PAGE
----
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Teeter-Totter pusher, Bazooka & JWS Push Em Off

Postby riche100 » Fri Nov 16, 2012 8:51 pm

Anyone know of a 1d pusher that's hexagonal in shape and on the top it says Push it, Pile it, Push it, Pile it all way 'round the playfield?
Whilst I'm here too, anyone heard of a 1d machine called 'Bazooka'? It's got tanks on the playfield and looks like coins fall into holes or summut?
Any help would be great.



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Re: 1d multi-sided pusher & Bazooka?

Postby pennymachines » Sat Nov 17, 2012 2:37 pm

Interesting machines. Sorry, I can't shed much light on them. I think the pusher is actually a decagon (10 sided), and that, combined with its general style and construction, suggests it was made in the 1960s.
Crompton's very first pusher (i.e., the world's first pusher), Wheel-a-Win of 1964, was a 10 sided machine, with multi-faceted raked glass panels (like a round conservatory) on top.
That "Push it - Pile it" mantra also indicates that the pile-and-push concept was still novel when this machine was made and the manufacturer thought players needed a hint as to what was going on.
I think it deserves to come indoors now. !SMILER!

There has been a flyer recently on ebay for a Crompton's six-sided, domed-topped pusher called Water Chute.

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Re: 1d multi-sided pusher & Bazooka?

Postby riche100 » Sat Nov 17, 2012 4:37 pm

Interesting, thank you.

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Re: 1d multi-sided pusher & Bazooka?

Postby rippyspennyarcade » Sat Nov 17, 2012 5:33 pm

I remember seeing both machines in the 1960s. I think the pusher was called Teeter (funny sort of name), but me and a friend loved playing on this machine. There was a metal bar attached to both sides, and the machine name Teeter was held in place above the machine. This pusher was what we called a bouncer - it was pretty hard to land a penny flat, as those red rubbery pushers really bounced the penny on top.

Re the Bazooka, I saw that as well. I recall that both sections had a belt running both sides. This meant, if you fired the penny and it didn't reach the holes, the penny would be returned via this continual running belt. The game was similar to Moonraker. Each hole would hold so many coins and, when the hole tipped with the weight, the coins would be delivered via the continual running belt. Player one's coins could not end up in players two's side, as a piece of plastic separated both sides. It's great for me to see these two machines again!

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Re: 1d multi-sided pusher & Bazooka?

Postby riche100 » Sat Nov 17, 2012 6:19 pm

Very insightful, thank you. Glad they bring back some good memories - it's so nice to hear. Better get them saved then :)

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Re: 1d multi-sided pusher & Bazooka?

Postby trevessa » Tue Feb 10, 2015 4:16 pm

Did these 2 machines get saved? I tried to buy them at the time unsuccessfully.
I have all details on these and many more if interested.



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Re: 1d multi-sided pusher & Bazooka?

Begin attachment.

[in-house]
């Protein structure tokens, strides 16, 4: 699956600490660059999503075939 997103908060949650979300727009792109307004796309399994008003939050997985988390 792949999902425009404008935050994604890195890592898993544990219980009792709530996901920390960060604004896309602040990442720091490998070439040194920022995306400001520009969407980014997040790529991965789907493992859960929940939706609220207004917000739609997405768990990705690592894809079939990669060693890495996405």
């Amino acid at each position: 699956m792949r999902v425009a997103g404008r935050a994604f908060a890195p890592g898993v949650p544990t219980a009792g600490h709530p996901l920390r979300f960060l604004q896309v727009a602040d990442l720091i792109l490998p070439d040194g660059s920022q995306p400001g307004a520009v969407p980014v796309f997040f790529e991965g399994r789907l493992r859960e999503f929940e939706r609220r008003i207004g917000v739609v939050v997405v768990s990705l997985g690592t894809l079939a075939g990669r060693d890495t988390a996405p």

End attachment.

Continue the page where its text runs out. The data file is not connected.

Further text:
Postby slotalot » Tue Feb 10, 2015 5:43 pm

trevessa wrote:I have all details on these and many more if interested.
Hi Nick :D Welcome to the forum...........
I am sure that any information you have on these older machines will be well received here !!THUMBSX2!!
So get posting !TAPTAP!
And don't forget the photos.. !!PHOTO!! Because we love photos... :tarah:

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Re: 1d multi-sided pusher & Bazooka?

Postby glittering-prize67 » Wed Feb 11, 2015 7:40 pm

Wow riche, how did you make room for them - they are big?

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Re: 1d multi-sided Teeter pusher & Bazooka

Postby jimmycowman » Fri Feb 13, 2015 9:21 am

Greetings. While we are on pushers, does anyone know how old and the maker of my JWS Push Em Off? I've had it a year or two....

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Re: 1d multi-sided Teeter pusher & Bazooka

Postby stickler » Fri May 01, 2020 1:56 am

I can tell you a little about JWS and machines made by this company in the 1960s.

My dad, John ("Jack") William Stickley, owned and operated the JWS factory in Thundersley, near Southend. I was born in 1961, so I don't remember much directly, but I do have some photos that I can scan and post if anyone's interested. His main income came from assembling fruit machines, that, I believe, also had the JWS logo pressed into them. I don't know about his business arrangements, but I assume he assembled and tested them for a bigger company.
He did love designing and building arcade machines like Push 'Em Off, Treasure Cave and Moon Patrol. This all happened in the 1960s, when in particular I couldn't tell you, except it was probably earlier rather than later.
I know he was at the forefront with his penny pusher, as, I believe it was the first one to be installed in Southend's arcades. I know this due to a story he used to tell: Dad had built and tested the machine in the factory, but had no idea how it would perform in a live environment. He convinced one arcade owner to trial it, however, later the same day he received a call to say the machine had made a loud noise although it still seemed to be functioning OK. When dad checked it out, the coin box had completely filled and the weight had broken its supports. Successful then and still successful I believe.


David Stickley

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